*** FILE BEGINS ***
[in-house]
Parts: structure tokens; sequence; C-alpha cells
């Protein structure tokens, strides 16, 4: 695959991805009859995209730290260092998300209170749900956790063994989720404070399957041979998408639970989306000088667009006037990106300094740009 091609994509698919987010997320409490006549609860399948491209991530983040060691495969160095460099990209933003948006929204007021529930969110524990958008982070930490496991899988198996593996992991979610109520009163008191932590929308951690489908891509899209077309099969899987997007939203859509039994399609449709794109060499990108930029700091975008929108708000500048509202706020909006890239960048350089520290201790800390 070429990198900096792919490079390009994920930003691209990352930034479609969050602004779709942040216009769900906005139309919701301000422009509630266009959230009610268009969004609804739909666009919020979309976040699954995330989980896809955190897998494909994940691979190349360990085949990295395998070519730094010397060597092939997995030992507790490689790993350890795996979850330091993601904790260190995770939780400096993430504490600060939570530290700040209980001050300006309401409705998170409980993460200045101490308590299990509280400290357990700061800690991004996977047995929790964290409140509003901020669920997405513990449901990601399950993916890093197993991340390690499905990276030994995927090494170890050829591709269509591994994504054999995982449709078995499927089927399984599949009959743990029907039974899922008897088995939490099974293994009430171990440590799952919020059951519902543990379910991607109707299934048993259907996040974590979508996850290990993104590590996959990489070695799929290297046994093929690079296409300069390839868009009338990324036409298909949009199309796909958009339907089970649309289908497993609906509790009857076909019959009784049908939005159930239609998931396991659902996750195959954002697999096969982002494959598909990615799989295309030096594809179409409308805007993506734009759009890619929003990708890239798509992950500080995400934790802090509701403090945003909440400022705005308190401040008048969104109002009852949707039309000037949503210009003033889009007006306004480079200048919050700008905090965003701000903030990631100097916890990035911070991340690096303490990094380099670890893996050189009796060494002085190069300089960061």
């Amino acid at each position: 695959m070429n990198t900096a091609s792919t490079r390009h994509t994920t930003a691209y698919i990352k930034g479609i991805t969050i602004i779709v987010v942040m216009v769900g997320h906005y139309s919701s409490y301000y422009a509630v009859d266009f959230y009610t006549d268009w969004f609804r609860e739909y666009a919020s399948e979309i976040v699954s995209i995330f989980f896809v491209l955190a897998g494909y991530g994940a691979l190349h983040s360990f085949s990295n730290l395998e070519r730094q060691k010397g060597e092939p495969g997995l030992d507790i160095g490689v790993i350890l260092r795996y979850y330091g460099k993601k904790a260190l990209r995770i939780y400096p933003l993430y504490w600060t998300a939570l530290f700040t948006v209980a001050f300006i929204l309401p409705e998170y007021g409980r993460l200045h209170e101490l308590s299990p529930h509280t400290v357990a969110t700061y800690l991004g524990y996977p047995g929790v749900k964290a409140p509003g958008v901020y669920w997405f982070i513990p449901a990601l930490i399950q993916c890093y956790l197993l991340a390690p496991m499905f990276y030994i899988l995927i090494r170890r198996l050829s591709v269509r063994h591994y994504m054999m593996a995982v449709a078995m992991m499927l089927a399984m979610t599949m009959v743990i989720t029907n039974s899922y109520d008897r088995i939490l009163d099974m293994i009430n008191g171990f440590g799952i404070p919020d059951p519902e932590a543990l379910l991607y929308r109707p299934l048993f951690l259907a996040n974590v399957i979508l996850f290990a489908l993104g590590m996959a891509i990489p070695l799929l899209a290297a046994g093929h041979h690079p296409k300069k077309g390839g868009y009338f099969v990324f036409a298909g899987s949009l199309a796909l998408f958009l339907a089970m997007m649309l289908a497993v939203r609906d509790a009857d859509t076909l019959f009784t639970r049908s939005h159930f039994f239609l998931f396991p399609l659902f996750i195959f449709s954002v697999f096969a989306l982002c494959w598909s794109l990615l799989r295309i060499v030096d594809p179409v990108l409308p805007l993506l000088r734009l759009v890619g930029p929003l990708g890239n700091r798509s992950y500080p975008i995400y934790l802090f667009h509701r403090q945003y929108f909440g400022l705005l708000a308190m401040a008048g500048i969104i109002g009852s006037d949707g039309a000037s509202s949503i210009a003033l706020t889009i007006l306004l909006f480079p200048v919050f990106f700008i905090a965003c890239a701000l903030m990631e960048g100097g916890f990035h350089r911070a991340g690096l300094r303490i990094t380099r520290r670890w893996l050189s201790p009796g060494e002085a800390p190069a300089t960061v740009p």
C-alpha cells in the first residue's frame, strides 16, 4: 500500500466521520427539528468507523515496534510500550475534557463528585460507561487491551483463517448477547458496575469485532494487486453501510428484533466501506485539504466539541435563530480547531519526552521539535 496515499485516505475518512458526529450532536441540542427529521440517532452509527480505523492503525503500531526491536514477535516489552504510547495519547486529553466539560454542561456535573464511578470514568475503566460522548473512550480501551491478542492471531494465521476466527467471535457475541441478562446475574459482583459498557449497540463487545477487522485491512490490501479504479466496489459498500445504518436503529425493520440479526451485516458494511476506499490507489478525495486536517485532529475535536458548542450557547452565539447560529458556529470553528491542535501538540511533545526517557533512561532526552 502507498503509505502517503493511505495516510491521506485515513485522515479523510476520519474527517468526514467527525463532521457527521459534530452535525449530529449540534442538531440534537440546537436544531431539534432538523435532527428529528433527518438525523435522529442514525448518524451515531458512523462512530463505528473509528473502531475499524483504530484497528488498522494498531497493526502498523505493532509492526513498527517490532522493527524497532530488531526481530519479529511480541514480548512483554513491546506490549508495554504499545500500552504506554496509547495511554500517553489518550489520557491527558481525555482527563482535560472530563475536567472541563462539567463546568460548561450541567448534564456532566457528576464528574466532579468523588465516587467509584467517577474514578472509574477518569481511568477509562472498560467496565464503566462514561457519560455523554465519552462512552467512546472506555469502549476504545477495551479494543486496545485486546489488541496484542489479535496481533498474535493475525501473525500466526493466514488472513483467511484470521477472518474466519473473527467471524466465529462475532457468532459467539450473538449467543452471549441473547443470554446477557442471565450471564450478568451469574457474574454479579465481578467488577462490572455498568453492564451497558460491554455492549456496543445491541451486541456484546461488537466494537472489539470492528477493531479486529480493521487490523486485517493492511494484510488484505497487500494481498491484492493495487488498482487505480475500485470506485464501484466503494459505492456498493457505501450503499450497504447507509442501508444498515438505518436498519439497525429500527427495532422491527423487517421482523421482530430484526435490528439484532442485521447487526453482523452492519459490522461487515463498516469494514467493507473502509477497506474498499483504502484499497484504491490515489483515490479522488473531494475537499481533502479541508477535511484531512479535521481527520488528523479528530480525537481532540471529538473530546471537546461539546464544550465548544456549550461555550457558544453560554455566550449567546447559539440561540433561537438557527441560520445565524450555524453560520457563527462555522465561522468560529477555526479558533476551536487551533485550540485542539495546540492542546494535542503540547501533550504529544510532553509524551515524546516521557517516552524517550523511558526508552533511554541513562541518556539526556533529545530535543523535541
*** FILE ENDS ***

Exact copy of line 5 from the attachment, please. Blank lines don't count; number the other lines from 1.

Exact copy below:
C-alpha cells in the first residue's frame, strides 16, 4: 500500500466521520427539528468507523515496534510500550475534557463528585460507561487491551483463517448477547458496575469485532494487486453501510428484533466501506485539504466539541435563530480547531519526552521539535 496515499485516505475518512458526529450532536441540542427529521440517532452509527480505523492503525503500531526491536514477535516489552504510547495519547486529553466539560454542561456535573464511578470514568475503566460522548473512550480501551491478542492471531494465521476466527467471535457475541441478562446475574459482583459498557449497540463487545477487522485491512490490501479504479466496489459498500445504518436503529425493520440479526451485516458494511476506499490507489478525495486536517485532529475535536458548542450557547452565539447560529458556529470553528491542535501538540511533545526517557533512561532526552 502507498503509505502517503493511505495516510491521506485515513485522515479523510476520519474527517468526514467527525463532521457527521459534530452535525449530529449540534442538531440534537440546537436544531431539534432538523435532527428529528433527518438525523435522529442514525448518524451515531458512523462512530463505528473509528473502531475499524483504530484497528488498522494498531497493526502498523505493532509492526513498527517490532522493527524497532530488531526481530519479529511480541514480548512483554513491546506490549508495554504499545500500552504506554496509547495511554500517553489518550489520557491527558481525555482527563482535560472530563475536567472541563462539567463546568460548561450541567448534564456532566457528576464528574466532579468523588465516587467509584467517577474514578472509574477518569481511568477509562472498560467496565464503566462514561457519560455523554465519552462512552467512546472506555469502549476504545477495551479494543486496545485486546489488541496484542489479535496481533498474535493475525501473525500466526493466514488472513483467511484470521477472518474466519473473527467471524466465529462475532457468532459467539450473538449467543452471549441473547443470554446477557442471565450471564450478568451469574457474574454479579465481578467488577462490572455498568453492564451497558460491554455492549456496543445491541451486541456484546461488537466494537472489539470492528477493531479486529480493521487490523486485517493492511494484510488484505497487500494481498491484492493495487488498482487505480475500485470506485464501484466503494459505492456498493457505501450503499450497504447507509442501508444498515438505518436498519439497525429500527427495532422491527423487517421482523421482530430484526435490528439484532442485521447487526453482523452492519459490522461487515463498516469494514467493507473502509477497506474498499483504502484499497484504491490515489483515490479522488473531494475537499481533502479541508477535511484531512479535521481527520488528523479528530480525537481532540471529538473530546471537546461539546464544550465548544456549550461555550457558544453560554455566550449567546447559539440561540433561537438557527441560520445565524450555524453560520457563527462555522465561522468560529477555526479558533476551536487551533485550540485542539495546540492542546494535542503540547501533550504529544510532553509524551515524546516521557517516552524517550523511558526508552533511554541513562541518556539526556533529545530535543523535541